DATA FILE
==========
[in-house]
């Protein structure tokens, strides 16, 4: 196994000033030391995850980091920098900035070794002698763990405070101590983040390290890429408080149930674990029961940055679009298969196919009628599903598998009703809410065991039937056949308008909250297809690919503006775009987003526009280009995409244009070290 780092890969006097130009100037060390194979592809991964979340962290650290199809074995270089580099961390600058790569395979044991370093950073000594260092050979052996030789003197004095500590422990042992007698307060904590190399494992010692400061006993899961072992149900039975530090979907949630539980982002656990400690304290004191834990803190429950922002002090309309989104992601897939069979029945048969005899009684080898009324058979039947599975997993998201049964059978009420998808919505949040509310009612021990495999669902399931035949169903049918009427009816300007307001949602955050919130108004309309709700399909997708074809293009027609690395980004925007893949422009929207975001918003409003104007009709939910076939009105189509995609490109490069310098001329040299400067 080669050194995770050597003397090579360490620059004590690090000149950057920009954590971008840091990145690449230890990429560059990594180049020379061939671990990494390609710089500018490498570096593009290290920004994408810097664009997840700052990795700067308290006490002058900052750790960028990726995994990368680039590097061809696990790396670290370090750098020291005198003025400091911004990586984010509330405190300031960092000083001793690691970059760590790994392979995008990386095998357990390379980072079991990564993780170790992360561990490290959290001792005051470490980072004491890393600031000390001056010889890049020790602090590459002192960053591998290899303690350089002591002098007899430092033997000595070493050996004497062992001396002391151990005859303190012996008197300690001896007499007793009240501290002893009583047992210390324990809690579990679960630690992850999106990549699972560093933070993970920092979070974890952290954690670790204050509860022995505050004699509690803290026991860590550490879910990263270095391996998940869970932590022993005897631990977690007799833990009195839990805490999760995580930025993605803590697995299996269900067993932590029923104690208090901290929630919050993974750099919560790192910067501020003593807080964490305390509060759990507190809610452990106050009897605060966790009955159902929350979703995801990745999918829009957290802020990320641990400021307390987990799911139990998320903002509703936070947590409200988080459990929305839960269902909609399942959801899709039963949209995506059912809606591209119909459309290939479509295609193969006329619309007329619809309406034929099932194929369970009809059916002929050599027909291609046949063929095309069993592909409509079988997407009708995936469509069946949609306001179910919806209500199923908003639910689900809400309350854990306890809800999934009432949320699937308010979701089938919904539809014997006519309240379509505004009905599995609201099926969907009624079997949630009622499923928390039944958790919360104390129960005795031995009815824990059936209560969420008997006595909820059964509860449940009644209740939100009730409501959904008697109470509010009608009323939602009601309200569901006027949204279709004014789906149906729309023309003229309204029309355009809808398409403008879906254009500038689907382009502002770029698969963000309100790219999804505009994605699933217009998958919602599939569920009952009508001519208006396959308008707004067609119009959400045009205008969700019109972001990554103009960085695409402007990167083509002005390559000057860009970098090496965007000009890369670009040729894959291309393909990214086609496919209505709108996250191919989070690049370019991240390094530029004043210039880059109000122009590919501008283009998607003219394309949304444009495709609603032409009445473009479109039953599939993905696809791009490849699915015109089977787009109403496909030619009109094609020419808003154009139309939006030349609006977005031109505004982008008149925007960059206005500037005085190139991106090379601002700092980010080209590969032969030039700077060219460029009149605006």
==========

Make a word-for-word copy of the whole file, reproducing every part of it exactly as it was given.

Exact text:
[in-house]
């Protein structure tokens, strides 16, 4: 196994000033030391995850980091920098900035070794002698763990405070101590983040390290890429408080149930674990029961940055679009298969196919009628599903598998009703809410065991039937056949308008909250297809690919503006775009987003526009280009995409244009070290 780092890969006097130009100037060390194979592809991964979340962290650290199809074995270089580099961390600058790569395979044991370093950073000594260092050979052996030789003197004095500590422990042992007698307060904590190399494992010692400061006993899961072992149900039975530090979907949630539980982002656990400690304290004191834990803190429950922002002090309309989104992601897939069979029945048969005899009684080898009324058979039947599975997993998201049964059978009420998808919505949040509310009612021990495999669902399931035949169903049918009427009816300007307001949602955050919130108004309309709700399909997708074809293009027609690395980004925007893949422009929207975001918003409003104007009709939910076939009105189509995609490109490069310098001329040299400067 080669050194995770050597003397090579360490620059004590690090000149950057920009954590971008840091990145690449230890990429560059990594180049020379061939671990990494390609710089500018490498570096593009290290920004994408810097664009997840700052990795700067308290006490002058900052750790960028990726995994990368680039590097061809696990790396670290370090750098020291005198003025400091911004990586984010509330405190300031960092000083001793690691970059760590790994392979995008990386095998357990390379980072079991990564993780170790992360561990490290959290001792005051470490980072004491890393600031000390001056010889890049020790602090590459002192960053591998290899303690350089002591002098007899430092033997000595070493050996004497062992001396002391151990005859303190012996008197300690001896007499007793009240501290002893009583047992210390324990809690579990679960630690992850999106990549699972560093933070993970920092979070974890952290954690670790204050509860022995505050004699509690803290026991860590550490879910990263270095391996998940869970932590022993005897631990977690007799833990009195839990805490999760995580930025993605803590697995299996269900067993932590029923104690208090901290929630919050993974750099919560790192910067501020003593807080964490305390509060759990507190809610452990106050009897605060966790009955159902929350979703995801990745999918829009957290802020990320641990400021307390987990799911139990998320903002509703936070947590409200988080459990929305839960269902909609399942959801899709039963949209995506059912809606591209119909459309290939479509295609193969006329619309007329619809309406034929099932194929369970009809059916002929050599027909291609046949063929095309069993592909409509079988997407009708995936469509069946949609306001179910919806209500199923908003639910689900809400309350854990306890809800999934009432949320699937308010979701089938919904539809014997006519309240379509505004009905599995609201099926969907009624079997949630009622499923928390039944958790919360104390129960005795031995009815824990059936209560969420008997006595909820059964509860449940009644209740939100009730409501959904008697109470509010009608009323939602009601309200569901006027949204279709004014789906149906729309023309003229309204029309355009809808398409403008879906254009500038689907382009502002770029698969963000309100790219999804505009994605699933217009998958919602599939569920009952009508001519208006396959308008707004067609119009959400045009205008969700019109972001990554103009960085695409402007990167083509002005390559000057860009970098090496965007000009890369670009040729894959291309393909990214086609496919209505709108996250191919989070690049370019991240390094530029004043210039880059109000122009590919501008283009998607003219394309949304444009495709609603032409009445473009479109039953599939993905696809791009490849699915015109089977787009109403496909030619009109094609020419808003154009139309939006030349609006977005031109505004982008008149925007960059206005500037005085190139991106090379601002700092980010080209590969032969030039700077060219460029009149605006």